Ten new moons-including one 'oddball'-discovered around Jupiter

Jul 21, 2018, 04:24
Ten new moons-including one 'oddball'-discovered around Jupiter

Twelve new moons have been discovered in the orbit of Jupiter, which is increasing the number of natural satellites going to rotate the 79th largest planet in our Solar System.The Roman goddess of health and hygiene and Lord Jupiter's grand granddaughter is temporarily named a new circular called "Valetudo", a odd ball because it places Jupiter in orbit in the opposite direction of the nearby moons.

Scott Sheppard: "Jupiter now has 79 known moons in the solar system".

The astronomers were looking for objects on the fringes of the solar system when they spotted the Jupiter moons.

Astronomers peering into the depths of the solar system in search of a presumed ninth planet far beyond Pluto happened to be looking past Jupiter during their observations and happened to discovery 12 new moons orbiting the giant planet.

Astronomers have discovered 12 new moons circling Jupiter. The newly discovered retrograde moons take about two years to orbit Jupiter.

This illustration shows the newly discovered moons of Jupiter and their orbits.

Researchers from the Carnegie Institute of Science have "serendipitously" stumbled upon 12 new moons of Jupiter, one was which was described as an "oddball".

Even more, Valetudo is very freakish, according to the scientists.

All the moons may be fragments that broke apart when their larger, parent cosmic bodies collided.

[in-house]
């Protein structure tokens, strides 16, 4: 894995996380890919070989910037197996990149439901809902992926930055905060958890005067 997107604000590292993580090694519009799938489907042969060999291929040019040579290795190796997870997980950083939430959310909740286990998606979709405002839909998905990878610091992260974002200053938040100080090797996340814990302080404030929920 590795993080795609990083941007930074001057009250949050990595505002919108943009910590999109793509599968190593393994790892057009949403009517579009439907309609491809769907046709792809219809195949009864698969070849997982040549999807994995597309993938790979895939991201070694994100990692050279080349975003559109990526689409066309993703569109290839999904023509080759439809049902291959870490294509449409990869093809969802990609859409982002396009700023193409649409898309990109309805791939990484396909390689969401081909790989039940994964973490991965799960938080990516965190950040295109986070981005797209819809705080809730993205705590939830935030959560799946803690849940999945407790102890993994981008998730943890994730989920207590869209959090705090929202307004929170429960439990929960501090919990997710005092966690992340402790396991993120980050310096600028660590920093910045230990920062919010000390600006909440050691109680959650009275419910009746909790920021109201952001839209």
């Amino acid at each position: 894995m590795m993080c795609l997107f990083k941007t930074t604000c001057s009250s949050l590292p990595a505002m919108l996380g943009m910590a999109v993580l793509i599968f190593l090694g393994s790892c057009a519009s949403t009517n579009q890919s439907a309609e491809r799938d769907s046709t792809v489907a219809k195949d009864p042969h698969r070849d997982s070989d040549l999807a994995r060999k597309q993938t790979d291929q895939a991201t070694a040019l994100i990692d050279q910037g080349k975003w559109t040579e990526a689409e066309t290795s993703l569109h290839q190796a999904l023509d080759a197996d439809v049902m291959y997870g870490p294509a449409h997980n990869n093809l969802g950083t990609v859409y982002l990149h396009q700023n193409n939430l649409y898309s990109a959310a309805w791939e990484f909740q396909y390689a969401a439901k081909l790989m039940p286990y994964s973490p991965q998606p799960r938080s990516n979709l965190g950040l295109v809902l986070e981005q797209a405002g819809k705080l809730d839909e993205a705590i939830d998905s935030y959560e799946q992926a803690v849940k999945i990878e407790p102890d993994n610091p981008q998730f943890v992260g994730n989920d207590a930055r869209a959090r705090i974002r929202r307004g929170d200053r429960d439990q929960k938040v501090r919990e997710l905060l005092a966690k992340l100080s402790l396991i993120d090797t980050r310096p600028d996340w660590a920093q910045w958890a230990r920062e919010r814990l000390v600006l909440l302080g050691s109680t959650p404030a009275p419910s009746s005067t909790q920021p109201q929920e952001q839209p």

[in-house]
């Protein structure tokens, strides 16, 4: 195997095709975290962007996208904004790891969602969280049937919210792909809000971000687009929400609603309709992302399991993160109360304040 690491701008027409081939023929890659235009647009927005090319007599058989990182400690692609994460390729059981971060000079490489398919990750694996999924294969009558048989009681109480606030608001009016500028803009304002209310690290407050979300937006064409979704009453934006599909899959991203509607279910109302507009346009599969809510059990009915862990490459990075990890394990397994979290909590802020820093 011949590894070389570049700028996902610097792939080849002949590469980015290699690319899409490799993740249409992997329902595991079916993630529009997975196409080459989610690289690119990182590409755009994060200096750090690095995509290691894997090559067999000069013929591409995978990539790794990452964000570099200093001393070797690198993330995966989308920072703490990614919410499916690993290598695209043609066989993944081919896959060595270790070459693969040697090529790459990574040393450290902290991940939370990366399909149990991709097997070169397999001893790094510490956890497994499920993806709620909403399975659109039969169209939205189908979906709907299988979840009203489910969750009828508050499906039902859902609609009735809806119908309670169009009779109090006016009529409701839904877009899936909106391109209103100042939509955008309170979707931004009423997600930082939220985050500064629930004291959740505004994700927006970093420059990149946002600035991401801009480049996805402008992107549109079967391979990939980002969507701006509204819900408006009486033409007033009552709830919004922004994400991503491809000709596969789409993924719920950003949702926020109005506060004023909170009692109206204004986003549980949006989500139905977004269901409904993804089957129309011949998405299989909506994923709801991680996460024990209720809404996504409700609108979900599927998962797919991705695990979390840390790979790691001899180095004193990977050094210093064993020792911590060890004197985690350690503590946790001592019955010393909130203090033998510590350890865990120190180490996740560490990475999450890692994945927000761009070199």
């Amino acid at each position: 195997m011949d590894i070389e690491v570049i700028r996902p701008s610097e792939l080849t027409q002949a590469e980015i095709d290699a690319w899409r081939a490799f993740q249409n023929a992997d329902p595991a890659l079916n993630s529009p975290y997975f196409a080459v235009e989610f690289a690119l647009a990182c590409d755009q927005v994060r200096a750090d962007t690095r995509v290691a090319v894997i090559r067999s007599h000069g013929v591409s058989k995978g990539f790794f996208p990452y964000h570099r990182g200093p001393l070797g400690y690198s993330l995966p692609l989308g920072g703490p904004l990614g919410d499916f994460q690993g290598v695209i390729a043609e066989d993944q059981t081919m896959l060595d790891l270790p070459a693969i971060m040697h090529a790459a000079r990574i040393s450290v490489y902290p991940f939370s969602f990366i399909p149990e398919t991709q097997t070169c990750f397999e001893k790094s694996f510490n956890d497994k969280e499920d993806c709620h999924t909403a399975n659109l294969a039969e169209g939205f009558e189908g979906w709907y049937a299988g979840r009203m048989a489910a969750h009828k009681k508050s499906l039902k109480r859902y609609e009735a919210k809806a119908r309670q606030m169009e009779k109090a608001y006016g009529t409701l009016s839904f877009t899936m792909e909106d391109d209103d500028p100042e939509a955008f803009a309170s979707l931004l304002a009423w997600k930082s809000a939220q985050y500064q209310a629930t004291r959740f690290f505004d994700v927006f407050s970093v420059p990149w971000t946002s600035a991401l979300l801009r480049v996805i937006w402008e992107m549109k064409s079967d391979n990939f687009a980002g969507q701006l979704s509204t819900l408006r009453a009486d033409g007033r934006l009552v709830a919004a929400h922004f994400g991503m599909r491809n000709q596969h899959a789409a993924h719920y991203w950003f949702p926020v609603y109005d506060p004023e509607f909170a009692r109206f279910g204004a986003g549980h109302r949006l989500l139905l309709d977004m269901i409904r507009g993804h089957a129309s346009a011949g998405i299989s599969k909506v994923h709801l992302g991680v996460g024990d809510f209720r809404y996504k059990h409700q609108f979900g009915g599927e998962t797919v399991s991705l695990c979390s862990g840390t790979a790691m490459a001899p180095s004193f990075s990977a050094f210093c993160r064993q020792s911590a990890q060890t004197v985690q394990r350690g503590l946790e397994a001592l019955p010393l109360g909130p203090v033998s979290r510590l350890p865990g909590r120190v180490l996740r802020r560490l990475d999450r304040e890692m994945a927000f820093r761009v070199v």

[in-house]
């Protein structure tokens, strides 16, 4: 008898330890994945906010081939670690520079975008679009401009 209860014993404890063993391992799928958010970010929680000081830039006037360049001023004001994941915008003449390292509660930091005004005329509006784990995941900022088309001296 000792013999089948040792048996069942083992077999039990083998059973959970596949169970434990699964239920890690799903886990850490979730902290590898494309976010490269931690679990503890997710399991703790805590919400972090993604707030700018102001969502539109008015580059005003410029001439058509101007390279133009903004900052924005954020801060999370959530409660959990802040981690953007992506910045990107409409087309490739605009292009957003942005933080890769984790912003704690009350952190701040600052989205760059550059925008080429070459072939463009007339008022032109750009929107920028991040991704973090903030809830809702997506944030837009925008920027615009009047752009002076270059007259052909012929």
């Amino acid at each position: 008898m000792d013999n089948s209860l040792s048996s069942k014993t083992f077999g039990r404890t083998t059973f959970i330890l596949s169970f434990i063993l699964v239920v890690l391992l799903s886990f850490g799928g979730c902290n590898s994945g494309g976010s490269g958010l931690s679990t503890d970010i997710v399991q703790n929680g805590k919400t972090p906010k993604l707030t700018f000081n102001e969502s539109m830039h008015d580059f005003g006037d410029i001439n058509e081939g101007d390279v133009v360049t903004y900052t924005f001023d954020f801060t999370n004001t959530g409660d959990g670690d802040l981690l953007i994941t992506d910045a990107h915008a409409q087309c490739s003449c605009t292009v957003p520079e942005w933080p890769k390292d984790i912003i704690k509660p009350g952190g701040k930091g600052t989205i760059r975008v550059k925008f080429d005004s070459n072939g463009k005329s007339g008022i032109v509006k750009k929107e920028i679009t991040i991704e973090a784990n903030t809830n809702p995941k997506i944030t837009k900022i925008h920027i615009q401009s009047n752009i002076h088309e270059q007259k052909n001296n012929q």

Nine of the new moons are part of a distant swarm of moons that orbit Jupiter in the opposite direction of its spin rotation. As you might imagine, that's far more than any other planet in our solar system can boast. Several telescopes were used to confirm the findings. The moons orbit in three different groupings and are thought to be the remnants of three bodies that were broken apart in earlier collisions. Sheppard's discovery brought the total number of objects orbiting Jupiter to 79 - but he said one discovery stood out in particular. Two of the new moons are in a group that orbit in the same direction as Jupiter's rotation called the prograde group. Only in today's much emptier solar system, after the giant planets finished forming and clearing their surroundings of gas and dust, would small moons like these have been able to survive. This odd orbit makes it prone to collisions with the retrograde moons that are moving in the opposite direction.

"What astonishes me about these moons is that they're the remnants of what the planet formed from", he said.

None of the new moons are more than 2 miles in diameter, which explains why they have not been noticed before.

The team proposed naming that tiny moon Valetudo, after the goddess of health and hygiene.

Because Jupiter is also a bright planet, astronomers have had to deal with the issue of glare and scattered light affecting the space where moons can exist. Mars has two, Earth has one and Mercury and Venus have none.

It has an angled prograde orbit that takes about a year and a half to complete.

The other nine moons, grouped in clusters of three, have retrograde orbits.

SHEPPARD: They're going around the planet in the opposite direction that Jupiter rotates.

Jupiter's moons range in size from shrimpy satellites to whopping space hulks.